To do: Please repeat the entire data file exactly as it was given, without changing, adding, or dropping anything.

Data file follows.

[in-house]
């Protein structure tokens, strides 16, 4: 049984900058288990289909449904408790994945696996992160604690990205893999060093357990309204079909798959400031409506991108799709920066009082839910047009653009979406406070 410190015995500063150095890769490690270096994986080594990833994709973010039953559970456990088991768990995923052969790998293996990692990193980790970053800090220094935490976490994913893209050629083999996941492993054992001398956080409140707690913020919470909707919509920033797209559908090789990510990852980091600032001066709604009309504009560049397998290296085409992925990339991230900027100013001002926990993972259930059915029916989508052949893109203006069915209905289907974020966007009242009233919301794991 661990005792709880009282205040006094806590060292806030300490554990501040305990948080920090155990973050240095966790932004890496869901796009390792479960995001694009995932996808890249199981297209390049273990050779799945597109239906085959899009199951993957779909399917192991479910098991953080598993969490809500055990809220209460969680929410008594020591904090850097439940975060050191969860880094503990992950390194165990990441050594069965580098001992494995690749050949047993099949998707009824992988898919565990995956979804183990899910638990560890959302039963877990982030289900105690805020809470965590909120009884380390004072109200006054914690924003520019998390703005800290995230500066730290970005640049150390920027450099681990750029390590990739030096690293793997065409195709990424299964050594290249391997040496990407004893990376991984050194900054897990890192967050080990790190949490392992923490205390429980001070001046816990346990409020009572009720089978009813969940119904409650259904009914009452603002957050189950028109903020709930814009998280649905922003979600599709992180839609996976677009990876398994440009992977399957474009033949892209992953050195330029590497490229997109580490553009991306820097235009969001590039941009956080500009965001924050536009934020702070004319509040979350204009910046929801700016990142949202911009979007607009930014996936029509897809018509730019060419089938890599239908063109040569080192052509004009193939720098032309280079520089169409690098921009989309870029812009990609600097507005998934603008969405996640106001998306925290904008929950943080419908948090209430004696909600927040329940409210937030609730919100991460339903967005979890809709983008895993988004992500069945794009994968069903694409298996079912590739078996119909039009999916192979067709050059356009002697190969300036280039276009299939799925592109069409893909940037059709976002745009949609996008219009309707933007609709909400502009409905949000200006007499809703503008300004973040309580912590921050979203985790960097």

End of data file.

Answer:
[in-house]
């Protein structure tokens, strides 16, 4: 049984900058288990289909449904408790994945696996992160604690990205893999060093357990309204079909798959400031409506991108799709920066009082839910047009653009979406406070 410190015995500063150095890769490690270096994986080594990833994709973010039953559970456990088991768990995923052969790998293996990692990193980790970053800090220094935490976490994913893209050629083999996941492993054992001398956080409140707690913020919470909707919509920033797209559908090789990510990852980091600032001066709604009309504009560049397998290296085409992925990339991230900027100013001002926990993972259930059915029916989508052949893109203006069915209905289907974020966007009242009233919301794991 661990005792709880009282205040006094806590060292806030300490554990501040305990948080920090155990973050240095966790932004890496869901796009390792479960995001694009995932996808890249199981297209390049273990050779799945597109239906085959899009199951993957779909399917192991479910098991953080598993969490809500055990809220209460969680929410008594020591904090850097439940975060050191969860880094503990992950390194165990990441050594069965580098001992494995690749050949047993099949998707009824992988898919565990995956979804183990899910638990560890959302039963877990982030289900105690805020809470965590909120009884380390004072109200006054914690924003520019998390703005800290995230500066730290970005640049150390920027450099681990750029390590990739030096690293793997065409195709990424299964050594290249391997040496990407004893990376991984050194900054897990890192967050080990790190949490392992923490205390429980001070001046816990346990409020009572009720089978009813969940119904409650259904009914009452603002957050189950028109903020709930814009998280649905922003979600599709992180839609996976677009990876398994440009992977399957474009033949892209992953050195330029590497490229997109580490553009991306820097235009969001590039941009956080500009965001924050536009934020702070004319509040979350204009910046929801700016990142949202911009979007607009930014996936029509897809018509730019060419089938890599239908063109040569080192052509004009193939720098032309280079520089169409690098921009989309870029812009990609600097507005998934603008969405996640106001998306925290904008929950943080419908948090209430004696909600927040329940409210937030609730919100991460339903967005979890809709983008895993988004992500069945794009994968069903694409298996079912590739078996119909039009999916192979067709050059356009002697190969300036280039276009299939799925592109069409893909940037059709976002745009949609996008219009309707933007609709909400502009409905949000200006007499809703503008300004973040309580912590921050979203985790960097």